Striking the right balance when leading a culture of continuous improvement is tough. You have to figure out how to engage your employees without overburdening yourself, gather key metrics without spending a lot of time on it, along with countless other behaviors that will make or break the spread of improvement in your organization.
Here are six common blunders that many leaders of continuous improvement need to stop making:
Thinking (or pretending) that leaders have all the answers
Today’s most successful leaders of improvement and innovation recognize that their front line employees are their greatest assets. They are closest to the organization’s worst problems, and as such, have a distinct vantage point from which to identify opportunities for improvement and then hone in on solutions. As a leader, it’s important to recognize that you don’t have all of the answers, and respect the knowledge of the people that do. You should be coaching people in identifying, testing, and evaluating opportunities for improvement rather than directing every detail of their improvement efforts. It’s your job to set goals and strategic initiatives; let your employees get you there.
Focusing all time and resources on big ideas
It’s a common mistake to pursue the next “million dollar idea” at the expense of smaller improvements. When employees are empowered to make daily low-cost, low-risk improvements to their work, those smaller impacts really add up. What’s more, you get the same end result without devoting massive amounts of time and resources into implementing a grand scheme. As Linus Pauling once said, “The best way to have a good idea is to have a lot of ideas.” Our customers’ data shows that roughly 2.5% of their implemented ideas have an impact of $10,000 or more. As for the rest of their more than $71 million dollar impact? That’s accumulated from lots of little improvements.
Asking for ideas and implementing very few
While some leaders squash continuous improvement by taking an overt stance against challenging the status quo, it’s becoming increasingly more common for leaders to stop improvement more discreetly (and perhaps even accidentally). How do they do this? They do it by politely accepting any and all improvement ideas - for example, in a suggestion box - and then actually implementing very few of them. This hurts engagement in continuous improvement because people rapidly lose enthusiasm for the program when they see that, though they may be asked to share their ideas, nothing actually happens. To be an effective leader of continuous improvement, it's important to empower people to implement most of their ideas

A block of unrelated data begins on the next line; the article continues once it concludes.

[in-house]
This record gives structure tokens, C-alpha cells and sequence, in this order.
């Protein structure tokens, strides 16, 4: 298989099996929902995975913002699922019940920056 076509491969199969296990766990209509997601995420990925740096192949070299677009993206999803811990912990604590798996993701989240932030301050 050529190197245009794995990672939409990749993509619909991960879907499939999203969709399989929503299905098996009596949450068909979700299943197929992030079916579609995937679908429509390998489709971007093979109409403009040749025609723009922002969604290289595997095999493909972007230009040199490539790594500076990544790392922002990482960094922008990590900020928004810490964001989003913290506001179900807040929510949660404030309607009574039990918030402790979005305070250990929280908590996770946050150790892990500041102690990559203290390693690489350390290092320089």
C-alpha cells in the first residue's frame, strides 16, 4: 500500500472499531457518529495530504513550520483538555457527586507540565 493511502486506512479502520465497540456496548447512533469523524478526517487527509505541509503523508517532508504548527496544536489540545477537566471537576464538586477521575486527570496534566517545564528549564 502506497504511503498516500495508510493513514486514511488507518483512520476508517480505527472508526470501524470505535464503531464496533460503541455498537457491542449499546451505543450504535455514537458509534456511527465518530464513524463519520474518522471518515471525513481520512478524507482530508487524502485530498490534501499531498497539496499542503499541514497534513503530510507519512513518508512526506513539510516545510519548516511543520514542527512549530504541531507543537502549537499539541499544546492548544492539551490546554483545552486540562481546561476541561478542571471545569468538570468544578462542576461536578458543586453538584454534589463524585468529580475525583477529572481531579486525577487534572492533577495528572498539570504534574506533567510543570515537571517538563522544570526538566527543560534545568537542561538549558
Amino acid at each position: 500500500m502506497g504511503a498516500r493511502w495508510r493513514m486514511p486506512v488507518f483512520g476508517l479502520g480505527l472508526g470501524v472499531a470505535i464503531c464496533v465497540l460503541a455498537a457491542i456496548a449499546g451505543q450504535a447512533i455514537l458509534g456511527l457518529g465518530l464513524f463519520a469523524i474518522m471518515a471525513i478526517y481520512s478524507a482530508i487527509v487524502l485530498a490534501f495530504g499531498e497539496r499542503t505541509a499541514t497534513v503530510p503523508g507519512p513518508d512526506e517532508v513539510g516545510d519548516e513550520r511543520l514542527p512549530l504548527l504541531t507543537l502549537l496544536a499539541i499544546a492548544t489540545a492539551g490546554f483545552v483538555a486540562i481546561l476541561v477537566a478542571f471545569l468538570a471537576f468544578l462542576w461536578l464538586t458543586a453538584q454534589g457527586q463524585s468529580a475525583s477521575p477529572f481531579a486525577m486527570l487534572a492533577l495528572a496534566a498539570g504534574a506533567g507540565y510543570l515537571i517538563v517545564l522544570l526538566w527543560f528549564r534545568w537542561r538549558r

Shouldering the burden of all improvements
This is the mistake I personally see most often - managers feeling as though the burden of implementing all of those improvements falls squarely on their shoulders. Leaders that effectively spread continuous improvement do so by delegating. They empower other people at all levels of the organization to take the lead on their own improvements. Of course, they continue to provide coaching when necessary in order for people to understand best practices and arrive at better conclusions.
Think about it logically; if you have one manager implementing one improvement per week, you get a maximum of 52 improvements per year. If that manager coaches all 50 of his employees and empowers them to each make one improvement per week, you get 2,600 improvements. That’s the power of true employee engagement.
Relying on meetings for communication
Relying too heavily on meetings for improvement project communication means slowing down the improvement process. People are forced to wait until the next meeting to get their questions answered, the meetings drag on through numerous status updates, and projects often languish between meetings. Perhaps most importantly, too, coaches may miss opportunities to educate staff and redirect improvement efforts before someone has spent a week working on the wrong thing.
The smarter way to utilize meetings is to include activities that require two-way communication, such as debating or discussing a path forward, or as a venue for group decision making. Basic communication and all of those other details can easily be managed in continuous improvement software, which empowers staff to get more done between meetings and gives leaders visibility into what staff are doing.
It’s important to set goals, such as wanting everyone to come up with at least one improvement each month, but it’s critical that you don’t let that goal become a hard set quota or a target.
When you introduce a quota, your employees are no longer motivated by a desire to improve their organization, but by fear that they will be reprimanded if they fail to meet that target. So instead of your employees looking around and finding what really needs to be improved, you have people submitting the first idea that pops into their head and panicking over getting their improvement done in time. Even without the threat of punishment, similar dysfunctions can occur when a reward or positive incentive is offered. The focus, there, also shifts from improvement to the artificial incentive.
That is not a healthy culture of continuous improvement. People want to improve, so you need to tap into that intrinsic motivation. You want to engage your employees, and provide recognition and support. Setting goals gets everyone pulling in the same direction, without the negative pressures of quotas.
Learn more about effectively leading a culture of continuous improvement in this free eBook: